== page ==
Has the Wikileaks saga changed our perspective on cloud computing
December 9, 2010
I wondered the other day how the WikiLeaks scandal would impact cloud computing. It now seems that we’ve witnessed the first large scale attack against a raft of corporate websites so how did this happen.
In the beginning…
The Wikileaks saga has been going on for quite some time but came to a head recently when the site began to publish US Embassy diplomatic cables on 28 November.
This predictably led to WIkileaks upsetting the US government so, in retaliation, they began to shut down constituent elements required to maintain the site.
The first casualty was Amazon. On the 1 December, Senator Joe Lieberman asked Amazon to stop hosting the mirror of the site; which they duly did. Amazon claimed it was because of policy violation but given the material sold on their website I’m sure we could isolate many other examples of policy violation.
In response to this closure, the DNS entries for the US were updated to point to the Swedish ISP Bahnhof, which has hosted the site for some time.
So the next target was the DNS for Wikileaks who gave them 24 hours notice on the 1 December effectively closing the site on the 2 December. The DNS, hosted by EveryDNS, was pulled in reaction to claims that the Terms and Conditions had been violated after a Distributed Denial of Service (DDoS) against the site.
A number of DDoS attacks had preceded the release of the US Embassy Cables and the conspiracy theorists will claim this was instigated by China and Russia to frame the US. But the Great Firewall of China already blocks access to Wikileaks so it’s an unlikely story.
On the 4 December the third nail in the Wikileaks saga was driven home by PayPal suspending any donations made to Wikileaks after intervention from the US State Department. Visa and Mastercard followed by suspended services to Wikileaks but interestingly both still allow payments to the Klu Klux Klan.
This is where it starts to get interesting. Payback time…or “operation payback” to give its official name.
The wonderful thing about the internet is that it’s global. And in a global community you can’t expect to please everyone all the time. However, this saga touched a really big nerve. Why should the US be able to exert such power given its constitutional right to free speech?
Yes these are leaked documents but they don’t really tell us anything we didn’t already know in conversation. The rumours have simply been confirmed. And anyway, isn’t most journalism based on inside information?
Either way it seems that a number of people worldwide are so against what has happened that they have launched an all out attack on the main contributors to Wikileaks attempted assassination. Oops, assassination is probably the wrong word because Sarah Palin wants Julian Assange (wikileaks’ founder) tracked down like a terrorist. As does the US-born aid to the Canadian PM, Tom Flanagan, who suggested in a live TV in an interview with Canadian state broadcaster CBC that “Assange should be assassinated".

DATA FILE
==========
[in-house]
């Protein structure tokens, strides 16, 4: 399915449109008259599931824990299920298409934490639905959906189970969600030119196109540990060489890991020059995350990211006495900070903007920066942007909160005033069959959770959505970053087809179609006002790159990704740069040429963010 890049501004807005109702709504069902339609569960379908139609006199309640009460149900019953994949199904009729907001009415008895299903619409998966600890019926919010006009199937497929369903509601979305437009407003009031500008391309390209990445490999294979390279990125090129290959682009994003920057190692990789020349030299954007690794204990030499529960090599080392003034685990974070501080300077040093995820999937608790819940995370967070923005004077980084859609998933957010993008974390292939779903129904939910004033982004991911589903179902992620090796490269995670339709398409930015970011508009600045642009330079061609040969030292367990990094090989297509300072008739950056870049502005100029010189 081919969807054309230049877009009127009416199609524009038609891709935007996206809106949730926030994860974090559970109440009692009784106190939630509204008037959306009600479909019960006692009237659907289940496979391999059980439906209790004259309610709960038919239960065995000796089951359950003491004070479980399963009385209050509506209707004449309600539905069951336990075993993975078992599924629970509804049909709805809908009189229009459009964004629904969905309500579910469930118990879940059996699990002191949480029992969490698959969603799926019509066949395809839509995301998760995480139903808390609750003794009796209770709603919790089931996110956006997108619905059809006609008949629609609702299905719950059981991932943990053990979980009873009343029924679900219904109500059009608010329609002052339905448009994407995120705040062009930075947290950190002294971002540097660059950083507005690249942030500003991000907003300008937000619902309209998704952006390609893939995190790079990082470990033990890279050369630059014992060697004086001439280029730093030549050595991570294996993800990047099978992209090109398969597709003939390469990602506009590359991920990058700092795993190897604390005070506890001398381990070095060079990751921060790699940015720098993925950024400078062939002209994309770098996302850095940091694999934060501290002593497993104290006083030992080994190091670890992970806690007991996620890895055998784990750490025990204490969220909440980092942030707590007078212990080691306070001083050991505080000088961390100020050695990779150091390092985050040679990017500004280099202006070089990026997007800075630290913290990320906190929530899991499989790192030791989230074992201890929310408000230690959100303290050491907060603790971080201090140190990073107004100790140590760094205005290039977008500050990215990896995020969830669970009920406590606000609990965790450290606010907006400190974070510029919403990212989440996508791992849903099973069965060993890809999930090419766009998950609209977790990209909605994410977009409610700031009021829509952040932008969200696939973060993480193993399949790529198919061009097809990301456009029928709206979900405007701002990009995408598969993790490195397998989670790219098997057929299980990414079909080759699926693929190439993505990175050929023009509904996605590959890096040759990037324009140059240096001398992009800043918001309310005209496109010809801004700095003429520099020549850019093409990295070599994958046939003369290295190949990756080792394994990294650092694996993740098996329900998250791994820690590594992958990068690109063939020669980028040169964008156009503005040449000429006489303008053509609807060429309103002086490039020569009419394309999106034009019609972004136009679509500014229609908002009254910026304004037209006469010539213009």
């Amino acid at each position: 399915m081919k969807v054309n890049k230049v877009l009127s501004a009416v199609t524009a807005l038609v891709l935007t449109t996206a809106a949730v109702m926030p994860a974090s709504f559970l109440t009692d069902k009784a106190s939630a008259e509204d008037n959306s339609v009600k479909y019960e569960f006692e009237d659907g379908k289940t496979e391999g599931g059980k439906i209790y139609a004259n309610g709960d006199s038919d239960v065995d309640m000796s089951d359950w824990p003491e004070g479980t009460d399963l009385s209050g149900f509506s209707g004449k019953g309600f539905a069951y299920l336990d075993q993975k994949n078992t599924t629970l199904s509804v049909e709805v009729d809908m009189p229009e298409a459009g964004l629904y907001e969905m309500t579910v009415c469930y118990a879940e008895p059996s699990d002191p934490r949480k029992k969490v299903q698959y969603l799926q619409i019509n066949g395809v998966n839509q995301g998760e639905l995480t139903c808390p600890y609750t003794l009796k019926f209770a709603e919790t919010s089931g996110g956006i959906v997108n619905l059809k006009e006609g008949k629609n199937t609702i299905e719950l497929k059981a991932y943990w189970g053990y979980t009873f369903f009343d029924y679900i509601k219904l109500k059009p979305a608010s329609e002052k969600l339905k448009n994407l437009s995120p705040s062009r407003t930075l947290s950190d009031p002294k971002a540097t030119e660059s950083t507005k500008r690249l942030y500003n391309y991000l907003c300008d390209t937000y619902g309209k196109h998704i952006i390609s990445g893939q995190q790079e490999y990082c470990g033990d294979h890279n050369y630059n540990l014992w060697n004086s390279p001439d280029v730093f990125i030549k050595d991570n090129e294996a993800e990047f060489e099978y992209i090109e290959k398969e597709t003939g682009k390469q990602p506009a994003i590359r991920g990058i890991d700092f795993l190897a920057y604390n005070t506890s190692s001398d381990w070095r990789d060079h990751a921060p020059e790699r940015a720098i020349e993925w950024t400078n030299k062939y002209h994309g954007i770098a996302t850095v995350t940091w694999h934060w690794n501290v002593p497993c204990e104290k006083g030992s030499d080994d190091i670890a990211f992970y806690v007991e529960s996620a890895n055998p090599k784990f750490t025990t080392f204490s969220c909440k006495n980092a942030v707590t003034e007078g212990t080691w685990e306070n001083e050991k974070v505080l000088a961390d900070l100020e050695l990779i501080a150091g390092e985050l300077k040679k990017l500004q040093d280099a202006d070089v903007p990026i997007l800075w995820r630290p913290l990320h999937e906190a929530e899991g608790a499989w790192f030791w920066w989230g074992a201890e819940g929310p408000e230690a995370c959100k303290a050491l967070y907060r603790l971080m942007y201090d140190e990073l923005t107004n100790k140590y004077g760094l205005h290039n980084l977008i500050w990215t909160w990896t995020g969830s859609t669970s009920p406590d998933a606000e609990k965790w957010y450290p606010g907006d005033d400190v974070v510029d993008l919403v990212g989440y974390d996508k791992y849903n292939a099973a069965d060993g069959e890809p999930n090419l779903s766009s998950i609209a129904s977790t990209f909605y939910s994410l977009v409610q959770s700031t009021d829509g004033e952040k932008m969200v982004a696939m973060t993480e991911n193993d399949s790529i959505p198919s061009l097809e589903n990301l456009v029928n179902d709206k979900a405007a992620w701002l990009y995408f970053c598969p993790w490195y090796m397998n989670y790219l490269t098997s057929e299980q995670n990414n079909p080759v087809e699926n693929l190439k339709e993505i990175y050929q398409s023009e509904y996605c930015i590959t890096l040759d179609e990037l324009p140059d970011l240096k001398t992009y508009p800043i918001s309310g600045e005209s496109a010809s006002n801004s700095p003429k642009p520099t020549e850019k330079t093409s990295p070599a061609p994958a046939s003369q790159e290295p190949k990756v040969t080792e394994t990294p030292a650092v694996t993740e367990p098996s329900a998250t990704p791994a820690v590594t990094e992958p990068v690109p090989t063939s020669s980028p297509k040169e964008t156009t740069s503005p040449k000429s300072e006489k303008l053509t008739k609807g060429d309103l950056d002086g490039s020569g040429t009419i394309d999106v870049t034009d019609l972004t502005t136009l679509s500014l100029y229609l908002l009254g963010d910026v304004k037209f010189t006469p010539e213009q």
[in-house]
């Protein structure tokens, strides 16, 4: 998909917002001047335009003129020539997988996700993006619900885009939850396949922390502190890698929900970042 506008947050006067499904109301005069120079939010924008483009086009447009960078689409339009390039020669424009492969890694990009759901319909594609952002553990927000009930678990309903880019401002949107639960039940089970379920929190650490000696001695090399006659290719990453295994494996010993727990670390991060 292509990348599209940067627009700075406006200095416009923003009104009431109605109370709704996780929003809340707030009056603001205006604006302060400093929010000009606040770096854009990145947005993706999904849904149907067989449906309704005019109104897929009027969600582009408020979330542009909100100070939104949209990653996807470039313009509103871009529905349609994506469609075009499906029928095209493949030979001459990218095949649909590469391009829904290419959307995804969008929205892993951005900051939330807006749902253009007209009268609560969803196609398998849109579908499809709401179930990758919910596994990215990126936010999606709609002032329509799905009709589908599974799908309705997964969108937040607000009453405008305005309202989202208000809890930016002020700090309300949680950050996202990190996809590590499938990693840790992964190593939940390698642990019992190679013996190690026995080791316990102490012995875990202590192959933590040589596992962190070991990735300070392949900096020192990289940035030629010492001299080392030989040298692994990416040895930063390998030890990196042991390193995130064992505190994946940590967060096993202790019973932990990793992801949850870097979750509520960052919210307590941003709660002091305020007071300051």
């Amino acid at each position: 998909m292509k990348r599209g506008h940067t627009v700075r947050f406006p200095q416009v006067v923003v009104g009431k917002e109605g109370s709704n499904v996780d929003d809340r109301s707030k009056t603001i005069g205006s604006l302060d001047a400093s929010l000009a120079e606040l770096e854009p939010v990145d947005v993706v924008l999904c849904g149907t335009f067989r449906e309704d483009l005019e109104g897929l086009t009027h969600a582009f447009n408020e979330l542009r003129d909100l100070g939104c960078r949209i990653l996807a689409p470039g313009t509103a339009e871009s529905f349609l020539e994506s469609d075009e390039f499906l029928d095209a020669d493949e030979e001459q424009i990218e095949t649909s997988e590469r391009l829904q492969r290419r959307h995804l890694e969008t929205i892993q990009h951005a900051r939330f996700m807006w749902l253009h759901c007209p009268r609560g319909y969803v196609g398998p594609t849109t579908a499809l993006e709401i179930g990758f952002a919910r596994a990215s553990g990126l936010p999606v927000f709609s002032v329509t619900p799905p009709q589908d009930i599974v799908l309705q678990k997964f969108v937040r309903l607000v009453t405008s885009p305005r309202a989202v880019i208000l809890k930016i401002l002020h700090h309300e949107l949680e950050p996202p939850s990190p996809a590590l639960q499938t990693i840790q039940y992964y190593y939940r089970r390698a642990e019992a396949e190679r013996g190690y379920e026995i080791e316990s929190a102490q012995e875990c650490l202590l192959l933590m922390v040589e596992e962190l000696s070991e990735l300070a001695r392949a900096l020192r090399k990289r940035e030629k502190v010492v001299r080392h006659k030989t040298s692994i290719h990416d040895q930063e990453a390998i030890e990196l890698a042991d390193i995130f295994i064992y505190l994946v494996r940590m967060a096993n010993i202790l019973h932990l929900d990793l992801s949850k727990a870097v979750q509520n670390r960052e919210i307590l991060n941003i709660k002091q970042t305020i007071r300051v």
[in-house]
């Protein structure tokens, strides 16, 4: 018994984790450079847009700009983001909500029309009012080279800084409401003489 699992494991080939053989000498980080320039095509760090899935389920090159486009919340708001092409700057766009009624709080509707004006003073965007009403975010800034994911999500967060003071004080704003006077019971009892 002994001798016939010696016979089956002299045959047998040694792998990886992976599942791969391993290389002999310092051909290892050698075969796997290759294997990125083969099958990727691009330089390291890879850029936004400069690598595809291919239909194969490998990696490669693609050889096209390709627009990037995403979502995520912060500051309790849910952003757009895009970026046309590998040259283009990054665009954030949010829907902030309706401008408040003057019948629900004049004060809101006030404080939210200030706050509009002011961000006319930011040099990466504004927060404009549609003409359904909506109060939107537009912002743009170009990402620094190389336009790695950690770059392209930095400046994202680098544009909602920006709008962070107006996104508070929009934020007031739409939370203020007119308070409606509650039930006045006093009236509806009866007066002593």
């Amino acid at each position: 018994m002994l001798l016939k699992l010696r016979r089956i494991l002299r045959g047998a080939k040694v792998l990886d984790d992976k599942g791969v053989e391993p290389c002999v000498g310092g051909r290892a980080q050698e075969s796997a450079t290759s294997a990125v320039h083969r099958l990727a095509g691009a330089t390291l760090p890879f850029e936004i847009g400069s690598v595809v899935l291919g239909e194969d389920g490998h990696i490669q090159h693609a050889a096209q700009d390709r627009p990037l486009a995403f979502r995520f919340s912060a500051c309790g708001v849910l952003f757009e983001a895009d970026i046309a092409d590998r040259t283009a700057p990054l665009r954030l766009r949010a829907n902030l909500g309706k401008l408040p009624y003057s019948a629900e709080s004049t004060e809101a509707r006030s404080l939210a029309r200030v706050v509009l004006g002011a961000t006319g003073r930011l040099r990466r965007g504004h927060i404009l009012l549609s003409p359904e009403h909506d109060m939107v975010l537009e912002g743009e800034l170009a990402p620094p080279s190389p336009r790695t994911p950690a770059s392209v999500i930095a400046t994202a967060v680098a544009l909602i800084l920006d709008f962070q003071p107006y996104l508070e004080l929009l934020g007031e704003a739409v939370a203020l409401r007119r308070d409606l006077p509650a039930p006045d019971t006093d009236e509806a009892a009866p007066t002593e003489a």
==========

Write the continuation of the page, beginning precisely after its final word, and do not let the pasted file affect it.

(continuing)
The attacks began on the 8 December with Mastercard being the most high-profile. Whilst the site was technically working it was rendered pointless by the large volume of traffic making requests.
Whilst Mastercard said the service was still processing transactions, Ian Cushion of SecureTrading posted a note to say "MasterCard has now confirmed that they have an issue with their SecureCode service".
Other DDoS attacks have been targeted to PayPal, Sarah Palin’s site, Senator Joe Lieberman site and now it’s Visas turn with tweets from Anon_Operation encouraging action.
It’s Global Thermo-Technical War
But back the crux of this article. This whole story has certainly demonstrated in no uncertain terms two key issues:
- The US government can apply sufficient pressure to close down services it feels compromises its position.
- Can we rely on the cloud as viable business service given the ease at which it can cripple large sites?
Now I fully appreciate that this is an extreme example of a largely politically motivated campaign but the game changes when large clearing houses such as PayPal, Visa and Mastercard get attacked to the extent that payments cannot be cleared.
On Monday the 6 December, "Mega Monday", £1million was spent in a single minute. Imagine the lost revenue if these attacks had been coordinated earlier in the week.
What about Amazon? How would businesses have coped if the DDoS attacks had taken out the S3 (Simple Storage Service) servers? Or Microsoft’s Azure Cloud Solution?
The Wild West Globe
Either way this fiasco has demonstrated one of the problems with our reliance on the internet. It is the best resource in the world but with the evitable loss of net neutrality will the net shrink into micro internets?
At present the internet is unregulated, unpoliced and unreliable.
It’s all well and good outsourcing your infrastructure but you also outsource you responsibility.